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First in her family to graduate thanks role model mum

Alexandra HarveyAlexandra HarveyZoology graduate Alexandra Harvey from Stroud, Gloucestershire, has become the first person in her family to graduate from university - and has done so with a First Class Honours degree.

Alexandra, 21, credits her mother Jackie for inspiring her to realize her ambitions and study at university. She said. “My mum raised me as a single parent after my dad died before I was born, so she has been my role model, inspiring me with a great work ethic, time management and the desire to prove to her that her efforts in raising me were worth it.”

She added, “Bangor University has provided me with invaluable experiences, both academic and social. Without coming here, I would in no way be as confident in myself and my abilities and I now feel empowered to pursue a career in the field I am inspired by and love. I have all my lecturers and friends I have met here to thank for that, as well as my mother, who I would definitely not be here without.”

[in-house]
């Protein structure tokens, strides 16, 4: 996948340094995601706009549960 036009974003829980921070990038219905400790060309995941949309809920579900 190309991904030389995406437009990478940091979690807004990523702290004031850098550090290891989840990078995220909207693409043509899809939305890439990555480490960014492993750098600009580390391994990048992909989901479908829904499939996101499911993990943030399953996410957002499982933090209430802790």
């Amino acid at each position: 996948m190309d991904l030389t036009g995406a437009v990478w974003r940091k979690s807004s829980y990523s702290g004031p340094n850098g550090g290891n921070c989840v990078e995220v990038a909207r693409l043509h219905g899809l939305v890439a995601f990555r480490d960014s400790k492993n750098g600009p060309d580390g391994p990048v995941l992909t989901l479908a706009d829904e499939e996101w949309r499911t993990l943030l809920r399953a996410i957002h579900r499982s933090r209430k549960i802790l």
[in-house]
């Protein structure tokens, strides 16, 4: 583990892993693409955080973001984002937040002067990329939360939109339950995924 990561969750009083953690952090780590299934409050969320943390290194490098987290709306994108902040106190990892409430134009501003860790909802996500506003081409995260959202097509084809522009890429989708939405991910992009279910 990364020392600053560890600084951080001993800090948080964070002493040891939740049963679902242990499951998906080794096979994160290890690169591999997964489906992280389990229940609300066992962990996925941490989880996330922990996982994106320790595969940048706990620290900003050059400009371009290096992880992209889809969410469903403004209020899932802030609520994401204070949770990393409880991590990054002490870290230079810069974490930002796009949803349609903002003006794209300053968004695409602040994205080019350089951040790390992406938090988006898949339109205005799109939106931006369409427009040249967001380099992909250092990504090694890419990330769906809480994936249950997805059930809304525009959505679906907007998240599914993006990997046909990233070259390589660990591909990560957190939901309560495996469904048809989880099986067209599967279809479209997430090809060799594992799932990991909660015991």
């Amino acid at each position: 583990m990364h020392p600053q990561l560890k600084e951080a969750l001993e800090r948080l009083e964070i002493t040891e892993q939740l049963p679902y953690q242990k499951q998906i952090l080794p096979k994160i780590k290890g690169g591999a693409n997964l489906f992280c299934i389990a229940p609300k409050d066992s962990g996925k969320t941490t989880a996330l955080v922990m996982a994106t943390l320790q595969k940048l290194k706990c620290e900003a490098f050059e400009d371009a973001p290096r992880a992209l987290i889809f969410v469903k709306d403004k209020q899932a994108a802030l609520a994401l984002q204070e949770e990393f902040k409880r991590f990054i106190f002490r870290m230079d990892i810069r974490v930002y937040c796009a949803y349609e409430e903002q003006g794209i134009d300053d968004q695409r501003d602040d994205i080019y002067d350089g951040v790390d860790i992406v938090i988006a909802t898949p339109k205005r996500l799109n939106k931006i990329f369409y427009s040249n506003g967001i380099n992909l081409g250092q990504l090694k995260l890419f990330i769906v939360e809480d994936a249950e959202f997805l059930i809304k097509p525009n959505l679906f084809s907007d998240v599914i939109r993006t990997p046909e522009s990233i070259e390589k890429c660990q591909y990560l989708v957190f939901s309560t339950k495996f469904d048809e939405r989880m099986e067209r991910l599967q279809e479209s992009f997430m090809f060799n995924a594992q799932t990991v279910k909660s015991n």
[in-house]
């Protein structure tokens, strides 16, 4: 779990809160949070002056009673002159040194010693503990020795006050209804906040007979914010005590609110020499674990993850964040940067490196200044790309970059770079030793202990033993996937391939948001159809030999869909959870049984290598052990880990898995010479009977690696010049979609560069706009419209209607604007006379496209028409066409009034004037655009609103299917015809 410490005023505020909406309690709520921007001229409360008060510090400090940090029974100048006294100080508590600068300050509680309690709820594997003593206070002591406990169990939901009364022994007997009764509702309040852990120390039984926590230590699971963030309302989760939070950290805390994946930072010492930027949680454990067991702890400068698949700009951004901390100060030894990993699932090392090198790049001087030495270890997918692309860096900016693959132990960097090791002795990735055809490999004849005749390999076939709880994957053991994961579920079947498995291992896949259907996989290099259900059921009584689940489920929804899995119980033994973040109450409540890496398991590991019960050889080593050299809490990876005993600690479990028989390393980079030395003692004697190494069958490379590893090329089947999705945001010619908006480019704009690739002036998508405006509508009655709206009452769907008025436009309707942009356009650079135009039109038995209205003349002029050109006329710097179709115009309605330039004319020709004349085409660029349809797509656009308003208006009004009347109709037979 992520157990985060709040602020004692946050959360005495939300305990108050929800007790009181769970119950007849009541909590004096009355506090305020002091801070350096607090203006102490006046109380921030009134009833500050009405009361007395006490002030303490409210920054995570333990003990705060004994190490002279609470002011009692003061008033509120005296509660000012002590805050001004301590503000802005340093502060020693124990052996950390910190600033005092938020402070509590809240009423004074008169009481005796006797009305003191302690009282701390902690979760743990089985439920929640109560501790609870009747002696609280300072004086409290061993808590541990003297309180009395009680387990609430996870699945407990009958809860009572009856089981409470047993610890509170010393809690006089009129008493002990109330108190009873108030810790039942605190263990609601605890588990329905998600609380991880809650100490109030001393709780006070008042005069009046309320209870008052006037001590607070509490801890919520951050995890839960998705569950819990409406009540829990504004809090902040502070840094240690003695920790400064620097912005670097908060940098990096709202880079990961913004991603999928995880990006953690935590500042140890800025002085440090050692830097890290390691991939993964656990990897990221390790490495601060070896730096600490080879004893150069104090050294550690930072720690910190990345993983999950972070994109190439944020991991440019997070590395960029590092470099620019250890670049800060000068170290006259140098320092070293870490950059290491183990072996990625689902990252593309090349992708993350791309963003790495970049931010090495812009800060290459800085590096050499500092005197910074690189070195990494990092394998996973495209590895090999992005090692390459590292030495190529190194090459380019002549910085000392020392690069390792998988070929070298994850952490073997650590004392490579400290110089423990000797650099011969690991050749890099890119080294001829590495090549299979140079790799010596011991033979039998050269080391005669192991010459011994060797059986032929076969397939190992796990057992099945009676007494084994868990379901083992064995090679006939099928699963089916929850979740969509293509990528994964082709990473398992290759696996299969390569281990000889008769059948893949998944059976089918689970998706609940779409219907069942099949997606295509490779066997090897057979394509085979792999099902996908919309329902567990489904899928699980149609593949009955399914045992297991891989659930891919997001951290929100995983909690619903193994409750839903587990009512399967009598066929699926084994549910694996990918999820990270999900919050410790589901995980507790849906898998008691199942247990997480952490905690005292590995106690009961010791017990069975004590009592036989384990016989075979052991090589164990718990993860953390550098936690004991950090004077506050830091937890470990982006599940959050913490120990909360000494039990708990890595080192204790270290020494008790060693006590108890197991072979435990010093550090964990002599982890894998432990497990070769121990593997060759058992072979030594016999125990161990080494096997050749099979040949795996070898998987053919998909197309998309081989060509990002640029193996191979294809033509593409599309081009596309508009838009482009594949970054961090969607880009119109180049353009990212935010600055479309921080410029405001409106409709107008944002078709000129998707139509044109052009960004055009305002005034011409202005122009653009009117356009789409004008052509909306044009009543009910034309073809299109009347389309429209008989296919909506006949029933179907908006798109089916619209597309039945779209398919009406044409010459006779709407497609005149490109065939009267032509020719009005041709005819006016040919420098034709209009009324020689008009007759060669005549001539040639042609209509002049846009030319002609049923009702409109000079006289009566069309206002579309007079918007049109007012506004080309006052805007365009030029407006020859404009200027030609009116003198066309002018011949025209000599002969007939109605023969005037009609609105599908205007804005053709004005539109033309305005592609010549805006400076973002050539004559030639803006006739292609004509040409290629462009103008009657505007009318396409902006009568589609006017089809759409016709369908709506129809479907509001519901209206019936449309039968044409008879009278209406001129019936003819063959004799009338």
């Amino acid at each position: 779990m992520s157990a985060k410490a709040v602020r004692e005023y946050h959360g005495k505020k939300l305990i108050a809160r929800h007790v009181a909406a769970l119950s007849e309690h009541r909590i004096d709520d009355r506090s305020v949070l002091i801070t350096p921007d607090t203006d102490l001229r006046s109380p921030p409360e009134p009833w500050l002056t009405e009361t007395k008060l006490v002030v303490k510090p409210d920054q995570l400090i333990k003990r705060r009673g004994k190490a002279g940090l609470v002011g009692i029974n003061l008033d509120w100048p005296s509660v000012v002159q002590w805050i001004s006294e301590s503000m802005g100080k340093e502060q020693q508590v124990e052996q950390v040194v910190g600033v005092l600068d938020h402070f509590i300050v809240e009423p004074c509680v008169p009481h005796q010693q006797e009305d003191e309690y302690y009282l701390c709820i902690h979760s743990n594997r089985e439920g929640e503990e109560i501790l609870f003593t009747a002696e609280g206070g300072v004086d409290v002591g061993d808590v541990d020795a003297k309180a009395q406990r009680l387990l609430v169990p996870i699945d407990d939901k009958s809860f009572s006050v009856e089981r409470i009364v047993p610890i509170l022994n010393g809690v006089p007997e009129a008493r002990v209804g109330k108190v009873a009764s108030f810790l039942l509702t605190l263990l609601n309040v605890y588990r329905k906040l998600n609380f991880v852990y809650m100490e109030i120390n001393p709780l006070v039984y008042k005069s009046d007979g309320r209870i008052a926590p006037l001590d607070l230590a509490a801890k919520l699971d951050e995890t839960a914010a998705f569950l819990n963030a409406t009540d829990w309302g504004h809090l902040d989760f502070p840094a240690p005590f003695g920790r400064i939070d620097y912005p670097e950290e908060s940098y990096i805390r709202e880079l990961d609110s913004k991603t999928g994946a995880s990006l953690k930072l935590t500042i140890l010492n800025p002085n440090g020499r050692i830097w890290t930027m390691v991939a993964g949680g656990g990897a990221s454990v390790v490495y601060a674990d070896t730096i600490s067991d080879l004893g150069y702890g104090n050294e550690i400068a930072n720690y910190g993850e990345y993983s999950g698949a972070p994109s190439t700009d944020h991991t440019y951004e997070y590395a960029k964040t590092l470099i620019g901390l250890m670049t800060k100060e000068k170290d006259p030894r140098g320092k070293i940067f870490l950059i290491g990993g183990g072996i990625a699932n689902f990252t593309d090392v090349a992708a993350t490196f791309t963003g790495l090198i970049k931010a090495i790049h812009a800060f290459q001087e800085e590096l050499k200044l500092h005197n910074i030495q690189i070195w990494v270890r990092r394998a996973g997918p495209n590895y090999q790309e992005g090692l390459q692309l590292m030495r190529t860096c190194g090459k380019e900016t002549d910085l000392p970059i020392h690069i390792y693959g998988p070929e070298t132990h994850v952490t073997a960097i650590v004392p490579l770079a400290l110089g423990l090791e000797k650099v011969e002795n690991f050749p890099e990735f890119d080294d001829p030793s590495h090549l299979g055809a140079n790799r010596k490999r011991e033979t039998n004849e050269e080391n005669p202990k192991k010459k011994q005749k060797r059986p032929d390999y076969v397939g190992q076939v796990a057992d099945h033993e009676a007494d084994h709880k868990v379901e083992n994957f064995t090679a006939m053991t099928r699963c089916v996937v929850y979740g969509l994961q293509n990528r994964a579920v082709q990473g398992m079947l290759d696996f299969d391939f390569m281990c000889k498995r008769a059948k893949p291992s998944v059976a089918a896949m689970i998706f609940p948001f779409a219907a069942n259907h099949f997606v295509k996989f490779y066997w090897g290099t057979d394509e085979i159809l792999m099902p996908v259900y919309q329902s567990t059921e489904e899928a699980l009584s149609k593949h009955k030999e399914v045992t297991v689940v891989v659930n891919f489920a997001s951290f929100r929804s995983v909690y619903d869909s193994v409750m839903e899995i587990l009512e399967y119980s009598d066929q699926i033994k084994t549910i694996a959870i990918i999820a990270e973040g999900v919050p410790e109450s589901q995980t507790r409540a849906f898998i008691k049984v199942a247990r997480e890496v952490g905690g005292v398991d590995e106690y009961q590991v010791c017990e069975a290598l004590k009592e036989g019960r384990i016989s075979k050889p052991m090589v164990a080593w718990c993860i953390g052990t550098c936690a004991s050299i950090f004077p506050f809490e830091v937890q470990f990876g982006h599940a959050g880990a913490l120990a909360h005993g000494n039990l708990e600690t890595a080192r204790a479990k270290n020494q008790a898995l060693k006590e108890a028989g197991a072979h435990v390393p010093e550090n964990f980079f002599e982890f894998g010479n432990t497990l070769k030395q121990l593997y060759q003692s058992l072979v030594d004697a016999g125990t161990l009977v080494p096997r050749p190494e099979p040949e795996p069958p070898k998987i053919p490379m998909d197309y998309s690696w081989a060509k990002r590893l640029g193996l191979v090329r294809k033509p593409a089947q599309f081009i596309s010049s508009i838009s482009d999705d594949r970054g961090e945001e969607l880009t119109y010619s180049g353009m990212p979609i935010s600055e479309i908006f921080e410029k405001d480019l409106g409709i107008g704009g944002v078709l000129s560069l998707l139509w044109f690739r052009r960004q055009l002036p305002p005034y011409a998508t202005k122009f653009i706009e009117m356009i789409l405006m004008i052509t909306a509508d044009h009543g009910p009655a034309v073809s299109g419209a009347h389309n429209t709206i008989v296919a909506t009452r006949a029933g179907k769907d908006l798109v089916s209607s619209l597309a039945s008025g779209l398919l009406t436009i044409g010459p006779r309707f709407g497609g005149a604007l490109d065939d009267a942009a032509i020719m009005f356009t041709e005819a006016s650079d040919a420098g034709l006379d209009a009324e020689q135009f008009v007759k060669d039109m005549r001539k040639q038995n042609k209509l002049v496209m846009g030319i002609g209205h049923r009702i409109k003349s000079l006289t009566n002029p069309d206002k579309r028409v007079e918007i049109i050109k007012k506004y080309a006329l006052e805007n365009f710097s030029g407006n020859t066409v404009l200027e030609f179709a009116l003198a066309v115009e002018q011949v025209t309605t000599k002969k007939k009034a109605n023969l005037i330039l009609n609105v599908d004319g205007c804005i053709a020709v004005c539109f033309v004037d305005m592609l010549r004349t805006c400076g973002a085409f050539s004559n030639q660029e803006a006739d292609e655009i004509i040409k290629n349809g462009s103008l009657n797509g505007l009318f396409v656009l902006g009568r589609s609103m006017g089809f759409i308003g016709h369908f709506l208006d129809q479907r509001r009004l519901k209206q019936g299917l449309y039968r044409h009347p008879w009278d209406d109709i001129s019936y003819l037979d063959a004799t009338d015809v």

During her time at Bangor, Alexandra balanced her studies alongside a busy work and social life. She was an active member of the Paintball Society and the Science Fiction and Fantasy Society, worked as an assistant animal technician in the School of Biological Sciences’ snake labs and during her summer breaks worked at a zoo and a wildlife centre.

In her second year at Bangor, Alexandra had the opportunity to travel to America for a field course module.

She explained, “I spent 10 days in Arizona, focusing on the local Rattlesnake populations. As a group we handled and studied the niches of these rattlesnakes to try and decide the origin of their evolution, as well as staying in a renowned research facility. The experience of this trip was amazing, as I never thought I would have a chance to study my favourite animal (snakes) within their natural environment, let alone be in America and handling them first hand!

“The highlight of my course was being given the opportunity to complete my dissertation on identifying unique Puff Adder venom genes, which could them be used to create artificial venom, to create more efficient anti-venoms and be used within medical research for diseases, such as cancer, worldwide.

 “After handing my final draft in and seeing that I had got a first, it made me so happy that I had made my family proud and achieved what I had set out to do from first starting at Bangor.”

In September Alexandra hopes to study a Masters in Medical Molecular Biology and Genetics and pursue a career in pharmaceuticals. 

Publication date: 17 July 2015